TL;DR – This is an episode with joy and tears, warmth and horror, action and romance, and warnings for the future
Disclosure – I paid for the Amazon Prime service that viewed this episode.
The Lord of the Rings: The Rings of Power Review –
When they announced that Amazon would commission a new Lord of the Rings prequel series, many people [including myself] doubted if they could pull it off. Especially when it was revealed just what they could work with given the limited window their licence gave them. However, as I sit back from watching the fourth episode, it has become clear that those concerns were misplaced because few episodes of televisionthis year have moved me as much as this one did today.
So to set the scene, in Adar, we were introduced to the island kingdom of Númenor. A land was once given to man by the Elves, but a land that Elves are now unwelcome, something that Galadriel (Morfydd Clark) discovers first-hand when she is brought there by Elendil (Lloyd Owen). However, there is something behind Númenor’s reluctance, which haunts the dreams of the queen regent Míriel (Cynthia Addai-Robinson). However, things are going from bad to worse in the Southlands because the orcs have returned and are capturing people to dig their tunnels. Still, as Arondir (Ismael Cruz Córdova) stands in chains, he looks in horror as the leader of the orcs is an elf called Adar (Joseph Mawle). Now from here, we will be looking at the episode as a whole, so there will be some [SPOILERS] ahead.
This week’s episode feels like a culmination of the last three episodes’ narratives before it rushes forward for the back half of the season. It was remarkable that we covered as much terror as we have in just three episodes. I honestly feel bad for House of the Dragon attempting to do the same thing, but its story feels much more restrained even though chronologically, it is marching forward at a quickening pace. They are different shows walking in different worlds, but I can’t help but compare them given their simultaneous launch. But to return from our tangent, this week sees a significant escalation in the Númenor, Dwarf, and Southlands storylines.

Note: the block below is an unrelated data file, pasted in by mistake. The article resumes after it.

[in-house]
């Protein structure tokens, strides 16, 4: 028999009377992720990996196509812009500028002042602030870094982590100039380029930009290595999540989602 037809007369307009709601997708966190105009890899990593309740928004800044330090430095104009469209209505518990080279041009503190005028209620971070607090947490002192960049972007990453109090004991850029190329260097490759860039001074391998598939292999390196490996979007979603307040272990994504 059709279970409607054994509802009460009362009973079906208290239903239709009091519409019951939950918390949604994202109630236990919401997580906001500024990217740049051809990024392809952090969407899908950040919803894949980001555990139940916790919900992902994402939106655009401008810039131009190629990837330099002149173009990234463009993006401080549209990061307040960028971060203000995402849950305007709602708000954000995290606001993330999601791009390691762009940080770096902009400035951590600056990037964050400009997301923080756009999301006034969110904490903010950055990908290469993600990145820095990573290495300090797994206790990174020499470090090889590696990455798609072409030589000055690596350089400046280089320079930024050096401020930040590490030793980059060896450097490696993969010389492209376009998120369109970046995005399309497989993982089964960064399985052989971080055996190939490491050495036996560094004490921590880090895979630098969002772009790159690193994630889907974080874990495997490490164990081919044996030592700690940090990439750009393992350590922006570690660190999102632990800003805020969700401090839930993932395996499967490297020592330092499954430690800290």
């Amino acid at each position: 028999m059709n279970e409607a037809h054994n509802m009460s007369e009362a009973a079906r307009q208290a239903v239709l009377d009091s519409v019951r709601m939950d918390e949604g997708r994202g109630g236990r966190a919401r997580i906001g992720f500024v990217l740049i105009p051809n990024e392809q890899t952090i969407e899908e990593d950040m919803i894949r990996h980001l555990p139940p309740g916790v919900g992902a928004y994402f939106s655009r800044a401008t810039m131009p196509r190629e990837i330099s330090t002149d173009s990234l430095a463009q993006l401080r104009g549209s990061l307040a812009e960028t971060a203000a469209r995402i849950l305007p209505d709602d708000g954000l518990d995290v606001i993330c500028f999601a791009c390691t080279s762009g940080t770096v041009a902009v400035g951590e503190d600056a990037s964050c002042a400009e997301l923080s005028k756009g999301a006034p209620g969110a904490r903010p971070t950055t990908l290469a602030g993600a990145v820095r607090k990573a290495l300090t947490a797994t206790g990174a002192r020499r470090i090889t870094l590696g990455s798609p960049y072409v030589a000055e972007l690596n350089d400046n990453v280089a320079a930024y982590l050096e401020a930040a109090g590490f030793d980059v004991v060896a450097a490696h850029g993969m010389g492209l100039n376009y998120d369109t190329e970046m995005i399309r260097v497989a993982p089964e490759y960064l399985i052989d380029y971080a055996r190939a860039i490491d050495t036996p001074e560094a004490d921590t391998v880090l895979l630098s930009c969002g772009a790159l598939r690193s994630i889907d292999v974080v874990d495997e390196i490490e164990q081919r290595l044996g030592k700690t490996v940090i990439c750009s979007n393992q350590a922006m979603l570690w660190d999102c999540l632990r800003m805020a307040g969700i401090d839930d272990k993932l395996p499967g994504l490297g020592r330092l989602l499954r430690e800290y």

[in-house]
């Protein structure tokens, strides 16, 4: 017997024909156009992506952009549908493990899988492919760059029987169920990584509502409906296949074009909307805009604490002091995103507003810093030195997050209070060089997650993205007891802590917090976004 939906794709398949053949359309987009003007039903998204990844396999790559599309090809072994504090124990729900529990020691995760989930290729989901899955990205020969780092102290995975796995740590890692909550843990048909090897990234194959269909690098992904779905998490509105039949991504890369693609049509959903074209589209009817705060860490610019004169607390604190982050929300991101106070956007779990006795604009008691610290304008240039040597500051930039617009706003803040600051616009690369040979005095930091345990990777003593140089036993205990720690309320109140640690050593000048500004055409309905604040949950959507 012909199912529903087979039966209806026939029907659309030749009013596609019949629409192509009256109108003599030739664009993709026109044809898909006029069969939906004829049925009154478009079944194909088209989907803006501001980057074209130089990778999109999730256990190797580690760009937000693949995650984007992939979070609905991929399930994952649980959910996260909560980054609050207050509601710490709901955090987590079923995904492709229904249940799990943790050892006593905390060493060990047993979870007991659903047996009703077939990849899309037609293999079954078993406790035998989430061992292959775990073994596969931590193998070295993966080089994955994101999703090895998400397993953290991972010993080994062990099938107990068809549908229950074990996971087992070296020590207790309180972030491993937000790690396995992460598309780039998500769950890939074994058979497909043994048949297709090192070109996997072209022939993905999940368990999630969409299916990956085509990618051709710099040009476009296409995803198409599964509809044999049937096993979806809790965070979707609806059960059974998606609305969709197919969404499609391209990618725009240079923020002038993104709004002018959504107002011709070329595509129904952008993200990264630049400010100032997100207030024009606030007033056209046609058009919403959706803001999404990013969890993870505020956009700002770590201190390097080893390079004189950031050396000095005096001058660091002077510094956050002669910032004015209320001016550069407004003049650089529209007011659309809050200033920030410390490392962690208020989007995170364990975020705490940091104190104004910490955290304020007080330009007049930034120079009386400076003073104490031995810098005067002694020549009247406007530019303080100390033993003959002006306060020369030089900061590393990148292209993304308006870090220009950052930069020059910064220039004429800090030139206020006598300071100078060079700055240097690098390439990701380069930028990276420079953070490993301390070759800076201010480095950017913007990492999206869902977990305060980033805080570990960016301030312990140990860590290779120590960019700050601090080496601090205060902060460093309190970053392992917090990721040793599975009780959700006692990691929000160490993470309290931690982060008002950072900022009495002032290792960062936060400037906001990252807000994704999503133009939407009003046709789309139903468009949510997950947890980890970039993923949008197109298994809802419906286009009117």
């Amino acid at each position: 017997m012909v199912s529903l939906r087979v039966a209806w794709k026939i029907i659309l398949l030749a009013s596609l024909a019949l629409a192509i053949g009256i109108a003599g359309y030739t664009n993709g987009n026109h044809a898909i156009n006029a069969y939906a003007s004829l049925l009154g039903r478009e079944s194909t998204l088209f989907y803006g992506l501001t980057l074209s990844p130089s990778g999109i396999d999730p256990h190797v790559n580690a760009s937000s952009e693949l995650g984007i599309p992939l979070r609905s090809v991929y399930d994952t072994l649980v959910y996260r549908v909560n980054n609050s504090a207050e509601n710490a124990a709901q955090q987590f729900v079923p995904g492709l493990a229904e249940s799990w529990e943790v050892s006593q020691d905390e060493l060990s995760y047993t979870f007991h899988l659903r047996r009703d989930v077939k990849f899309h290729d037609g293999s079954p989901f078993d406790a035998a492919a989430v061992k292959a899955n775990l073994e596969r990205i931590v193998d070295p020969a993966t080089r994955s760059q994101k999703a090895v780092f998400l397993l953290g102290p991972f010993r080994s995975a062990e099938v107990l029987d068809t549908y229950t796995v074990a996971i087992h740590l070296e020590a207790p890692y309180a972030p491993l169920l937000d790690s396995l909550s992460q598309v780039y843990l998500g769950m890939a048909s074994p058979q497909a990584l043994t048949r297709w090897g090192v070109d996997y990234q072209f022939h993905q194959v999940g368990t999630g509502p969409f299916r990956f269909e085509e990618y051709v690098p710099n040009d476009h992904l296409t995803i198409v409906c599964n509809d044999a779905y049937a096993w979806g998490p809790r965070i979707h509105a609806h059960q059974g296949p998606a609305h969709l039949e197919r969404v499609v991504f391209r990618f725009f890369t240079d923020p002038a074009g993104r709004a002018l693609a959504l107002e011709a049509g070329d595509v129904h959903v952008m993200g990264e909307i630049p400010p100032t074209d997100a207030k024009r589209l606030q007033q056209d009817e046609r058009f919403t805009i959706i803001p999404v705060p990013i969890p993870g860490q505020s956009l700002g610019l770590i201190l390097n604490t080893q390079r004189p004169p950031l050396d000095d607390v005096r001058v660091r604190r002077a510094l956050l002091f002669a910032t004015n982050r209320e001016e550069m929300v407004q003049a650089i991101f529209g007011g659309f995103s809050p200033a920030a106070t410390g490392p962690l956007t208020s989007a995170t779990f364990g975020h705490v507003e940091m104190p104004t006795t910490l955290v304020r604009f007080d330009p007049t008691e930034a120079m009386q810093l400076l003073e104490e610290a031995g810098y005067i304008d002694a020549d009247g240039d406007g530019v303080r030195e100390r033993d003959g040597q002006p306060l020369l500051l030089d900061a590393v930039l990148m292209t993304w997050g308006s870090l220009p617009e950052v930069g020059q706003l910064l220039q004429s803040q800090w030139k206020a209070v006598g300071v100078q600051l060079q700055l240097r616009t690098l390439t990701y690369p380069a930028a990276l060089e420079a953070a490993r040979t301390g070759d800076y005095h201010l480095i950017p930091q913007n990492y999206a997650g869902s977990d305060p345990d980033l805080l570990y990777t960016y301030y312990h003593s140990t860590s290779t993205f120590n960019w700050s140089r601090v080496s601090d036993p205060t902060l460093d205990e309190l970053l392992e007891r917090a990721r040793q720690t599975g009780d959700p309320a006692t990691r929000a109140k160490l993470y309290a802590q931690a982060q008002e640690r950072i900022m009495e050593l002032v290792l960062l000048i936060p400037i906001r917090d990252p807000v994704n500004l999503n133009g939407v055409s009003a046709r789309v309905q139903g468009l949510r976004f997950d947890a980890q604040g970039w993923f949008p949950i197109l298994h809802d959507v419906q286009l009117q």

When we look at Númenor, I think we get both the strongest and weakest points in today’s episode. Since they were introduced last week, there has been a clear issue that something was behind the nation’s reluctance. Here, we get both a fantasy answer to that question and some very real-world allegories. There is a fear of a prophecy that Númenor will fall under a great wave, a fear which is reinforced for those who view the nation’s palantír hidden away in the palace’s tower. The second the palantír appeared, I liked that Galadriel immediately knew its importance and that the show understood its audience to understand it as well. There was almost an involuntary gasp as that cloth covering it fell to the ground.
Some of the water effects in the show still feel as if they are on a soundstage, not outdoors, but the rolling waves worked here. The opening sequence of the city being crushed under the wave was one of the show’s best effects so far. A good build was put into the story as the first rumble could be shrugged off, the second was concerning, and then the screams could be heard in the distance. It was the first but not the only moment of tension this week. Then, there was the political aspect to the show, with the people of Númenor concerned that elves would come and take their jobs, a view formed by years of looking insularly rather than externally. It was a very blunt message and one that you don’t have to look far to see happening around us today. However, they still don’t quite seem to have a handle on the Isildur (Maxim Baldry) story, but as we know where that is going, I can see the road they will go down, even if the car is going around in circles here.
Back on Middle Earth, we see more of Elrond (Robert Aramayo) and Durin IV (Owain Arthur) as both look to rekindle a lost friendship while possibly hiding things from each other. This creates an electrifying dynamic, where both find joy in this new relationship while also spying on each other. If there is an MVP of this week’s episode, I would say that it would be Princess Disa (Sophia Nomvete), who has to valiantly navigate through all these shenanigans. I think even I was almost convinced that she was telling the truth when she was putting Elrond off the trail of the new mithril mines. She is also the emotional centre of the episode, with her calling to the rocks a moment that will stay for me for a long time. This is followed by a moment between Durin IV and his father Durin III (Peter Mullan), which is up there with the speech from Dune in good moments between fathers and sons.